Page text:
Plus, the carriers control an extensive retail footprint. Apple has 265 Apple Stores in the US, but there are over 4,000 Verizon and AT&T retail outlets. Add in Sprint, T-Mobile and others, and an Apple MVNO could lead to each of these carriers limiting their support of iPhone. It’s an unnecessary risk.

As Apple blogger John Gruber noted:

Apple is a partner with all the carriers around the world that support iPhone. They can’t compete against them while partnering with them.

There’s also the potentially devastating hit to Apple’s good name. Probably the most frustrating failure of iPhone, of any smartphone, with the possible exception of battery life, is a failed connection. Dropped WiFi and spotty cell coverage can be rage-inducing. We rightly blame such failures on the carrier. With an Apple MVNO, Apple itself becomes the full target for our rage. Given that Apple’s brand is the most valued in the world, running their own MVNO seems foolhardy.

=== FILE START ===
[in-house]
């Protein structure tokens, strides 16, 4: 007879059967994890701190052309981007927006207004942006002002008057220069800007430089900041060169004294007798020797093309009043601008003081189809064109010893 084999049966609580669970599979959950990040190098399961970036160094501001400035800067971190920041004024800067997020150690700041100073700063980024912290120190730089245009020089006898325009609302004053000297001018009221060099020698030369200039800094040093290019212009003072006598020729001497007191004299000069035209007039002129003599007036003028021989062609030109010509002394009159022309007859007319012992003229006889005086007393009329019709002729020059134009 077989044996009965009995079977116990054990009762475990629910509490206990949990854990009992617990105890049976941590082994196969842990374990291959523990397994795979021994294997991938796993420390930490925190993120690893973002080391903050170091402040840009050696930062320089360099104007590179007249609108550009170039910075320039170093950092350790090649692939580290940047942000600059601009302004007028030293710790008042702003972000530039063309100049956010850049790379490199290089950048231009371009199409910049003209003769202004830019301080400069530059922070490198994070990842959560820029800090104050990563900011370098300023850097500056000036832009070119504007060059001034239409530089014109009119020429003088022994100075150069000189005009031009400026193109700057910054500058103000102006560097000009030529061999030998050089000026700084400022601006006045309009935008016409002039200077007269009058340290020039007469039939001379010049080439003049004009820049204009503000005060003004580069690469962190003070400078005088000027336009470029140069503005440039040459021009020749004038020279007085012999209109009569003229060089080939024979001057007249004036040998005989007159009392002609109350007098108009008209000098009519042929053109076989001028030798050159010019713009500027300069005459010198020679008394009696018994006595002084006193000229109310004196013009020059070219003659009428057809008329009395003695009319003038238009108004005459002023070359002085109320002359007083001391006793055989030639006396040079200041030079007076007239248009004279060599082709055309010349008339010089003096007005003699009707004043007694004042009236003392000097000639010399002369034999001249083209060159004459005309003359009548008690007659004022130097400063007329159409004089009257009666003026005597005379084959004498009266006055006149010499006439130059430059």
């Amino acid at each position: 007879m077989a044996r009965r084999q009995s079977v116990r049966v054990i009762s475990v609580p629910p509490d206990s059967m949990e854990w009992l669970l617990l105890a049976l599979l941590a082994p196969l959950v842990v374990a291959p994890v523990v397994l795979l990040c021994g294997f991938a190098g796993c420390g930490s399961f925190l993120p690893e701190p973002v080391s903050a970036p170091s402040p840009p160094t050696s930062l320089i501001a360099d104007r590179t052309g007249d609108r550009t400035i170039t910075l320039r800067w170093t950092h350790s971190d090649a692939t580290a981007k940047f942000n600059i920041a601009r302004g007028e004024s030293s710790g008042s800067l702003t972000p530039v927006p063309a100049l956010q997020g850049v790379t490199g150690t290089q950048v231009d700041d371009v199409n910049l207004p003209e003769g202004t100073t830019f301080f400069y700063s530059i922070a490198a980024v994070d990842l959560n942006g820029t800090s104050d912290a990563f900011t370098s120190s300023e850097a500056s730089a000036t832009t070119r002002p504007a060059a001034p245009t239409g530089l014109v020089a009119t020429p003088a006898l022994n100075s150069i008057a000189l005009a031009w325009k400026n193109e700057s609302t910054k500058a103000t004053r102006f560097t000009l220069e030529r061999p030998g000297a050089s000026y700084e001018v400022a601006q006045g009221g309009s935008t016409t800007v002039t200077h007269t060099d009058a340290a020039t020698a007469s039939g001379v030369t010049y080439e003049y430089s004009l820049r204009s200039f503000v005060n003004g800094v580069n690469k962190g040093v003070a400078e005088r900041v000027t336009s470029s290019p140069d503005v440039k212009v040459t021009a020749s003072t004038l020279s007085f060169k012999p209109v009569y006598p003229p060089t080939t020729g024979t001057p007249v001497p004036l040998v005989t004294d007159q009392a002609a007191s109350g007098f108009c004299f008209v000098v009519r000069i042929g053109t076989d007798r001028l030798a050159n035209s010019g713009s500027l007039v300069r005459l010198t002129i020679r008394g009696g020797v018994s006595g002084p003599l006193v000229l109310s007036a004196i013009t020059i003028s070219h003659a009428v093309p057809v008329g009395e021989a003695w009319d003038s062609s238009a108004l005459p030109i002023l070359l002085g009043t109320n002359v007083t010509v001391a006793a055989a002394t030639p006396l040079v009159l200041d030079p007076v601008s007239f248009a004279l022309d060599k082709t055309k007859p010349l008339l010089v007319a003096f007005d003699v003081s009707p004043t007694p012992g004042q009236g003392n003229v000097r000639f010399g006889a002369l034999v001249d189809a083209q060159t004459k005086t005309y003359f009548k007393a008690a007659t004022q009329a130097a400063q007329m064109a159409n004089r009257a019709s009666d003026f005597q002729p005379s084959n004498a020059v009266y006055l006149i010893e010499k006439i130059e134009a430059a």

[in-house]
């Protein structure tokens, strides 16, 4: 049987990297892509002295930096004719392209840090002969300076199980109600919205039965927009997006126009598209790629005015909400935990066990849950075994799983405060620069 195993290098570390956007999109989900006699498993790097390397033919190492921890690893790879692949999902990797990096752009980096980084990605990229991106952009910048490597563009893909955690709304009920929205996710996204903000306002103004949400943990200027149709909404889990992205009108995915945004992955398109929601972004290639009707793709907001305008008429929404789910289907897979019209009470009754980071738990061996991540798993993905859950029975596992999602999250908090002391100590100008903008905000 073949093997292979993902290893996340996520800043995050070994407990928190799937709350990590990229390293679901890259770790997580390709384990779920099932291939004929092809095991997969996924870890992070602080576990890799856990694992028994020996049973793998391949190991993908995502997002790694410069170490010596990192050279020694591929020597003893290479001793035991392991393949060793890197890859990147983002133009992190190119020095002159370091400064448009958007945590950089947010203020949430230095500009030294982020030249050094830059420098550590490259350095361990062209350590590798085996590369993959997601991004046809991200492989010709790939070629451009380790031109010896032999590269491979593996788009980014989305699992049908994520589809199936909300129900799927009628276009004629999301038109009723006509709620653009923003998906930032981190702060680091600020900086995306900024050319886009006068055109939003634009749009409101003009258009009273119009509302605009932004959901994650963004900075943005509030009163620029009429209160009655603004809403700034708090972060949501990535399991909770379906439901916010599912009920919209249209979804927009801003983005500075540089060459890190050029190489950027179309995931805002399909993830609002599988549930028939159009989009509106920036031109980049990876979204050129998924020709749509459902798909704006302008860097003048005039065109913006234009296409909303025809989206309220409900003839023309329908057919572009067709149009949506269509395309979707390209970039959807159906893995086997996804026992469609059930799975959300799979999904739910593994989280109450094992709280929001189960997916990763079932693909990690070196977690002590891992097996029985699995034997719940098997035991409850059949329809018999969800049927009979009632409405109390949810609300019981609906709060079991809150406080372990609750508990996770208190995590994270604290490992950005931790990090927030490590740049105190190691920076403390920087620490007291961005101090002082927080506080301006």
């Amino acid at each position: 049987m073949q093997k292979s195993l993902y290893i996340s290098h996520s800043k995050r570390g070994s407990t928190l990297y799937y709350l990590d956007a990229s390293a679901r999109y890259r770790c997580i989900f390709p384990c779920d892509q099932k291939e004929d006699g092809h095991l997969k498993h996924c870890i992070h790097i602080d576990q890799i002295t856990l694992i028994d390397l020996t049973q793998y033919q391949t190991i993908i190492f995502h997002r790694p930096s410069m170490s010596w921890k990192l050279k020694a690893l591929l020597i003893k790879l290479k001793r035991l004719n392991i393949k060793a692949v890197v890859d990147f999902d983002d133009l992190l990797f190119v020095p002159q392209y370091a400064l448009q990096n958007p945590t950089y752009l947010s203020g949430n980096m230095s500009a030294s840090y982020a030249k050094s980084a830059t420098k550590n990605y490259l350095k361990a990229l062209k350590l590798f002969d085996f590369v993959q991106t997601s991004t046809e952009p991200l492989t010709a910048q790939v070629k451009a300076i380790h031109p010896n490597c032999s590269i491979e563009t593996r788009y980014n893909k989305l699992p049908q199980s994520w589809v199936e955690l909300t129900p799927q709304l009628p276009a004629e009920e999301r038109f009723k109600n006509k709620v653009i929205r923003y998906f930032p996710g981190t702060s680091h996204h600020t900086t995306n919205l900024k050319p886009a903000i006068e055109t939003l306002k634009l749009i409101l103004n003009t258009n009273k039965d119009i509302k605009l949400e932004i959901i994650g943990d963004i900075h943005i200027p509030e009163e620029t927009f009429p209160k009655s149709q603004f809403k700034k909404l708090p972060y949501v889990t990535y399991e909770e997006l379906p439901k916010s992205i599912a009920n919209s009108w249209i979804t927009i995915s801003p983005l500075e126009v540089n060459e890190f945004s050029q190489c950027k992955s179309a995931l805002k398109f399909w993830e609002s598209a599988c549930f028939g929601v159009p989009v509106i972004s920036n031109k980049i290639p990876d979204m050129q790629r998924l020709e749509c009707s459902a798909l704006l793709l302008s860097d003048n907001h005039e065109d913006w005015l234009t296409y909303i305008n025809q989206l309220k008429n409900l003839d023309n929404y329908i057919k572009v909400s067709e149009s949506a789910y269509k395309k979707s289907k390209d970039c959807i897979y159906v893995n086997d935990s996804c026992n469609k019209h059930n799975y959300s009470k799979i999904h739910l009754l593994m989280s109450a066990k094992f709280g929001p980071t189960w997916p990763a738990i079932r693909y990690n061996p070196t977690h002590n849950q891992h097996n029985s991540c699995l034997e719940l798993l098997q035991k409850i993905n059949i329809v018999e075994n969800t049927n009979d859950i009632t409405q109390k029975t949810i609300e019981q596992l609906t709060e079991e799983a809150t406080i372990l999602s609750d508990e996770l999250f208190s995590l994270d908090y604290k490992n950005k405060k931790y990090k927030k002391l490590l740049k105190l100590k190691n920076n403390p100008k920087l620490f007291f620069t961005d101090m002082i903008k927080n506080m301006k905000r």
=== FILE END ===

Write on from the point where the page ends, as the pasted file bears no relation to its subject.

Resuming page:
Proceed with caution

Apple is famous for seeking to own all the core pieces that directly contribute to the customer experience. Cellular service is a core aspect of that, no doubt. Meaning, no matter what an anonymous Apple spokesperson says, this rumor is unlikely to die. This is doubly so now that Google has stated it will be launching an MVNO-like service. Apple should let the urge pass.

Becoming an MVNO is simply too much risk for too little reward. Apple’s time can be better spent on fixing the problems it already has, not on adding new ones into the mix.

Ting makes it easier to connect an unlocked phone on the cheap

If you’ve got an unlocked T-Mobile or AT&T smartphone and need cheap cellular service for it, mobile virtual network operator Ting is now accepting your business.